Lafontaine's Left shakes up German politics

COTTBUS, Germany (Reuters) - Few politicians in Germany have quite as much momentum these days as Oskar Lafontaine and the populist leader of the rising Left party is making the most of it.

Co-chairman of the German Die Linke party Oskar Lafontaine holds a speech during the party meeting in Cottbus May 24, 2008. REUTERS/Hannibal Hanschke

At a weekend congress in the eastern city of Cottbus, Lafontaine whipped up Left party delegates with attacks on market capitalism and basked in the glow of media reports that have dubbed him Germany’s “secret chancellor.”

“We are being hailed as the most successful new party in decades and they say we are setting the political agenda in Germany,” a beaming Lafontaine told some 600 “Linke” supporters gathered for the party’s first national convention.

The Left and Lafontaine, a 64-year-old former chairman of the Social Democrats (SPD) who had a short, turbulent stint as German finance minister in the late 1990s, are on a roll.

Formed last year when a group of Lafontaine-led SPD defectors based in western Germany merged with the ex-communist Party of Democratic Socialism (PDS), the new party has thrown German politics into disarray and its big parties, particularly the centre-left SPD, on the defensive.

The Left has profited from the bickering and policy gridlock that has characterized Chancellor Angela Merkel’s “grand coalition,” and attracted thousands of Germans who feel the economic recovery of the past two years has passed them by.

Earlier this year, they entered the parliaments of three western states within the span of a month, proving their appeal goes beyond the have-nots in Germany’s former communist east.

Now they are being credited with sparking the SPD and Merkel’s left-right coalition into action on issues ranging from the minimum wage to unemployment benefits and lawmaker salaries.

“Lafontaine is the one shaping the debate on social issues in Germany right now,” said Wolfgang Nowak, head of the Alfred Herrhausen Society, a Deutsche Bank think tank. “He is effectively defining policy for the SPD.”


With support of 12 to 15 percent in national polls, the Left has emerged as Germany’s third largest party, behind Merkel’s Christian Democrats (CDU) and the struggling SPD. The next federal election will be in 2009.

Throw in the Greens and the liberal Free Democrats (FDP) and Germany now has five sizeable parties -- a fractured political landscape that has complicated coalition building at both the state and federal levels. Against this backdrop, Lafontaine and his party have emerged as influential power brokers.

But with the success has come increased scrutiny of the party, its leaders and their politics.

In the west, the Left has struggled to come up with qualified members to represent it in state parliaments -- a problem highlighted in February when it was forced to dismiss a regional deputy who voiced support for a return of the Stasi, East Germany’s feared secret police.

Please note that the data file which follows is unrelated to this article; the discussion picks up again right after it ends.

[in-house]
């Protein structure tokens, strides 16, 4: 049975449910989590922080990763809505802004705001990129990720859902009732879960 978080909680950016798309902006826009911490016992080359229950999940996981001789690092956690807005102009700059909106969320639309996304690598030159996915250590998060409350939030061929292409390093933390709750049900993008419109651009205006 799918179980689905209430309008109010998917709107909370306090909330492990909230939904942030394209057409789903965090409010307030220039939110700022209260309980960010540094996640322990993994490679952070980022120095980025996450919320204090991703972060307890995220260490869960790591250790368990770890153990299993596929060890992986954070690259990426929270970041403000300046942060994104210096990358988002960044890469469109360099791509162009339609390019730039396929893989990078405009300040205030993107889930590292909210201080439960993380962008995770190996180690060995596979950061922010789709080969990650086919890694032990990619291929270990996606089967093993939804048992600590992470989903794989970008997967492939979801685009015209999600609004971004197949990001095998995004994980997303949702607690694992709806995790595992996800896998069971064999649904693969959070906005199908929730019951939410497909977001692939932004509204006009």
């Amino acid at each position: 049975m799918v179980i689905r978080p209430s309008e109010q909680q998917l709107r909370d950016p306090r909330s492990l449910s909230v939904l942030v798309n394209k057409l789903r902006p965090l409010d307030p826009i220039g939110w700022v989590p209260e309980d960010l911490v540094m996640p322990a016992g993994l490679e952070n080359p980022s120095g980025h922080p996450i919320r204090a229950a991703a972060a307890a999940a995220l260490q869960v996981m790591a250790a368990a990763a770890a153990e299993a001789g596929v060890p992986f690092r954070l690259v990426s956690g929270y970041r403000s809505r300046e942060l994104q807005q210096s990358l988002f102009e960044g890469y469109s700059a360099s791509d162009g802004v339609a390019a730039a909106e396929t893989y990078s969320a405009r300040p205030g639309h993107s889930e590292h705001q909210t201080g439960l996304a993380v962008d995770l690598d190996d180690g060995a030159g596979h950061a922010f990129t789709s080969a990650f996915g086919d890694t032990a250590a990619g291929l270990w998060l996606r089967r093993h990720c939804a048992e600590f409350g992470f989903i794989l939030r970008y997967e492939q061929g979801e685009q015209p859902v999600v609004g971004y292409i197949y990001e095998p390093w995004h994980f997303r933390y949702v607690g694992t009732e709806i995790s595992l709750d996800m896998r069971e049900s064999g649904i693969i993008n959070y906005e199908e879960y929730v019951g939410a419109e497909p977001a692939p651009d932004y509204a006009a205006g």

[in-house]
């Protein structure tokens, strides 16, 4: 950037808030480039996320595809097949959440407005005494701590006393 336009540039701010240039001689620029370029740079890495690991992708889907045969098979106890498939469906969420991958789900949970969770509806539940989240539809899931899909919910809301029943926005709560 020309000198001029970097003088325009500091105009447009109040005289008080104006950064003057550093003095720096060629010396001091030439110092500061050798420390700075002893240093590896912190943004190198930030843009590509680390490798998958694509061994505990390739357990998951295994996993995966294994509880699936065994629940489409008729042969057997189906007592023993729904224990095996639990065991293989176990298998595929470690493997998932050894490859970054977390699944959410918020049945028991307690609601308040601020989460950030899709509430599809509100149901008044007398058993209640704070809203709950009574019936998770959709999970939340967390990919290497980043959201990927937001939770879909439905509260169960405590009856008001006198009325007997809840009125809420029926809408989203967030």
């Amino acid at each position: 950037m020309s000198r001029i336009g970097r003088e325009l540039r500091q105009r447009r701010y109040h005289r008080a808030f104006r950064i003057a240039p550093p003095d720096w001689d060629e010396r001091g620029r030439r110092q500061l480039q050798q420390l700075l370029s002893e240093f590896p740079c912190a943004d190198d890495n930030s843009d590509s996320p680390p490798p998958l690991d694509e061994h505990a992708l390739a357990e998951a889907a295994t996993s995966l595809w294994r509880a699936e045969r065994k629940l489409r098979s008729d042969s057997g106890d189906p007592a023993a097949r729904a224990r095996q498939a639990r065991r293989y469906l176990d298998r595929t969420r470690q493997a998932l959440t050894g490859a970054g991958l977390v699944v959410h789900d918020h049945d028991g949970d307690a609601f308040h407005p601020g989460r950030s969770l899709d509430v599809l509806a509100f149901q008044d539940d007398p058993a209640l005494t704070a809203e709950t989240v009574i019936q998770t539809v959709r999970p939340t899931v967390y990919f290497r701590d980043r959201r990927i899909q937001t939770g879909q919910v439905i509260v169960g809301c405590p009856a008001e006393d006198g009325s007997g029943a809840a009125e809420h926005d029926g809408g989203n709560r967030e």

In the run-up to the Cottbus convention, the Left had to force another of its members, Sahra Wagenknecht, to drop her candidacy for deputy party leader because of her role in the Communist Platform, an organization that advocates the overthrow of capitalism and is monitored by German intelligence.

Gregor Gysi, parliamentary leader of the Left and the party’s most prominent politician next to Lafontaine, has also faced difficult questions.

Last week, archives made public suggested he may have informed for the Stasi when he was a lawyer in the “DDR.” Gysi has called the accusations “malicious” and “false.”

Talk to party delegates from the east and they warn against a “westernization” of their party. Some westerners view their eastern comrades with suspicion because of their links to East Germany’s ruling SED party.


The leadership did its best to paper over these troubles in Cottbus, a struggling city 125 km (80 miles) southeast of Berlin where support for the Left is high.

In its party program it advocated a 50-billion euro growth program it said would create 1 million jobs, a nationwide minimum wage of 10 euros an hour, a ban on layoffs at profitable firms and rises in property, corporate and inheritance taxes.

Appealing to the party’s strong pacifist wing, Lafontaine railed against NATO, calling it a U.S.-led military machine that violates human rights around the world.

In a nod to recent turbulence in financial markets, he unveiled a 12-point action plan to counter what he called the “perversity” of market-driven capitalism, including a ban on hedge funds and stock options.

“We are having a huge influence,” said Kathrin Vogler, a 44- year-old delegate from North Rhine-Westphalia who was an SPD member for 18 years before bolting for the Left. “We raise these issues and the coalition in Berlin shakes.”

When asked to spell out the party’s long-term goals and ambitions, however, delegates were stumped.

SPD chief Kurt Beck has opened the door to loose cooperation with the Left in western states in the hopes of unseating Merkel’s conservatives.

But many of the Left’s 73,500 members have trouble imagining their party as anything but an opposition force and oppose compromising with the SPD at the state or federal level even if it would secure them a role in government.

“If we compromise and let the other parties influence our policies we might as well give up now,” said Hans Juergen Gaertner, a 46-year old delegate and protestant pastor from Lafontaine’s home state of Saarland.

Writing by Noah Barkin; Editing by Matthew Jones